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D v S [2007] EWHC 363 (Fam)

Applications under the Hague Convention, brought by the father, and the Children Act 1989 , brought by both mother and father, concerning the residence of their son. The father was given permission to return with the child to Mexico.

The Children Act proceedings concerning residence and contact had been stayed by the father's application under the Hague Convention, even though the mother's applications under the Children Act were first in time. This welfare hearing had been ordered by the Court of Appeal, and agreed by the parties, so that the judge could consider both the Hague and Children Act proceedings. However the Court of Appeal had given no guidance as to what should happen if the judge found that he was bound to order a summary return of the child under the Convention. The first task was to determine whether the Hague Convention applies as the approach of the judge flowed from that point.

In the event he found that the Hague Convention did apply but that he had discretion to refuse an order for return on the grounds of acquiescence. Accordingly, in the light of the welfare considerations, he decided that the best course would be to make orders allowing the father to return to Mexico with his son on the basis of the plans put forward by the father.


Neutral Citation Number: [2007] EWHC 363 (Fam)

Case No: FD06D06035

Royal Courts of Justice
Strand, London, WC2A 2LL

Date: 19/03/2008


D (Petitioner/Applicant)


S (Respondent)

IN THE MATTER of the Child Abduction and Custody Act 1985
AND IN THE MATTER of the Children Act 1989
AND IN THE MATTER of the Supreme Court Act 1981 and the inherent jurisdiction of the Court
AND IN THE MATTER of E (a minor) (d.o.b. 19 May 2000)

S (Plaintiff)


D (Defendant)

James Turner QC (instructed by Charles Russell) for the Plaintiff father S
Charles Howard QC and Charles Hale (instructed by Manches) for the Defendant mother D

Hearing dates: 14 to 18 and 21 & 22 January and 11 to 14 and 22 February 2008
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Judgment Approved by the court
for handing down

This judgment comprises 309 paragraphs and two schedules. It was handed down in private but the judge gives leave for it to be reported on the basis that it is anonymised and in particular the anonymity of the child and the adult members of the family is to be strictly preserved

Charles J :
Overall conclusion
1. This case covers issues that are distressing to both parents. I announced my conclusions in court before circulating this judgment in draft.

2. As so announced, I have concluded that the child's welfare will be best promoted by me giving permission to his father to take him back Mexico to live there.

3. I shall refer to the parties as the father and the mother and the child as E.

4. I have before me applications by the father based on the Hague Convention and the inherent jurisdiction of the court for an order that E be returned to Mexico. I also have before me proceedings issued by the mother and the father under the Children Act 1989 for orders relating to residence, contact and the return of E to Mexico. The mother's proceedings under the Children Act were the first in time but they, and the father's Children Act proceedings, are stayed by reason of the Hague Convention proceedings.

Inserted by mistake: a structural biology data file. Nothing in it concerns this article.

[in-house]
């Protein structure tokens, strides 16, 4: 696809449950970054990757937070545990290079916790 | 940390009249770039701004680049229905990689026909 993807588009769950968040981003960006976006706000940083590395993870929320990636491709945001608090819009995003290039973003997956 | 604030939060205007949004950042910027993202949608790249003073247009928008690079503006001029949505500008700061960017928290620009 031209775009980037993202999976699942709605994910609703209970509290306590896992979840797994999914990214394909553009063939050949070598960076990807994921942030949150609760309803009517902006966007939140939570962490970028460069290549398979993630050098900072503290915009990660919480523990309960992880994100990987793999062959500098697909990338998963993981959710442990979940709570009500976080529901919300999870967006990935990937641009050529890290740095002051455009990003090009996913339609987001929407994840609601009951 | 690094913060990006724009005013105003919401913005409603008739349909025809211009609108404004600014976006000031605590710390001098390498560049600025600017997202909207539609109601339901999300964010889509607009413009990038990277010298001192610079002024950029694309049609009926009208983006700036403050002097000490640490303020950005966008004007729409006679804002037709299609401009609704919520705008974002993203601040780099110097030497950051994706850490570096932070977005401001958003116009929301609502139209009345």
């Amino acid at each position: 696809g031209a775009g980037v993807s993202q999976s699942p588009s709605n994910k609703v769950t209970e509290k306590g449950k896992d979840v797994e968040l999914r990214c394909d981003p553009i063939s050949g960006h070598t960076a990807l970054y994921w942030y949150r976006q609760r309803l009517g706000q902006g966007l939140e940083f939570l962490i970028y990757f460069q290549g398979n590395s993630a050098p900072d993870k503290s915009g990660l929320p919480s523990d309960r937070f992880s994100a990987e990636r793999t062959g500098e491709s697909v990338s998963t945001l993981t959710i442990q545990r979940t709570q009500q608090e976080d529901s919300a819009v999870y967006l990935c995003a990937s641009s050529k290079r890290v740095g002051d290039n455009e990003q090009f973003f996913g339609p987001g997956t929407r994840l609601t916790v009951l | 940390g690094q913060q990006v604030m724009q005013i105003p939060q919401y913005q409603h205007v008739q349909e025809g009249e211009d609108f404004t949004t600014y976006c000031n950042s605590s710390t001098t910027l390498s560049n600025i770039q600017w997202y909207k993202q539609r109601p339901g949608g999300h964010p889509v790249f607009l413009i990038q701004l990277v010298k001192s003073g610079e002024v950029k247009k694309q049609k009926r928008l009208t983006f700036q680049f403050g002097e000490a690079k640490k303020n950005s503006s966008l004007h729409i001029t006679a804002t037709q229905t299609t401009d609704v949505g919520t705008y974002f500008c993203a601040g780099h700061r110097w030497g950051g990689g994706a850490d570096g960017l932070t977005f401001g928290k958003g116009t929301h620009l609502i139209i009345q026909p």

5. In the Hague Convention proceedings there are issues as to whether the Convention applies, and if it does whether the court must order a return of E to Mexico, or whether if the court has a discretion it should make such an order. These issues relate to what was agreed between the parties and acquiescence. A defence was raised under Article 13(b) but correctly this has not been pursued. I will of course return to these issues and others relating to the Hague Convention proceedings in more detail later.

6. As will be apparent from what I have said the father seeks an order that E be returned to Mexico, where he wishes to live and the mother wants me to refuse such an order and make orders that have the effect that E lives in England, during the school terms and parts of the holidays, which is where she wishes to live.

7. It is common ground that before E came to England in 2006 he and his parents were all habitually resident in Mexico.

8. This hearing was set by the Court of Appeal who clearly envisaged that I would hear evidence on all matters relating to the Hague Convention, the inherent jurisdiction and the Children Act proceedings, and thus hold a full hearing on welfare. The Court of Appeal did not address the issue as to what I should do if I concluded (a) that I was bound to order the summary return of E to Mexico, or (b) that as a matter of discretion I should do so. Such decisions would have the result that apart from interim issues, decisions as to E's welfare should be taken by the Mexican courts.

9. I raised this with the parties at an early stage and it was common ground that, as envisaged by the Court of Appeal, I should hear all the evidence. This took considerably longer than the time estimate given by the Court of Appeal and it is fair to say that I heard a great deal of evidence during which "many stones were turned more than once". This sadly put both parents through a very emotional and unenviable experience, but one flowing from their inability to agree on the way ahead.

Brief history and chronology
10. The father was born on 22nd of August 1959 in Belgium. He now has rights of residence in Mexico. The mother was born in England on 25 August 1969. Her family moved to Canada in 1971 and in 1974, after the death of her mother, she and her family moved in Canada to Quebec. As a teenager she went to a convent school in England to do her A levels and still has some friends in England from those schooldays. She did her first degree in Canada and in 1994 she started a masters in curatorial studies at Bard College, New York State.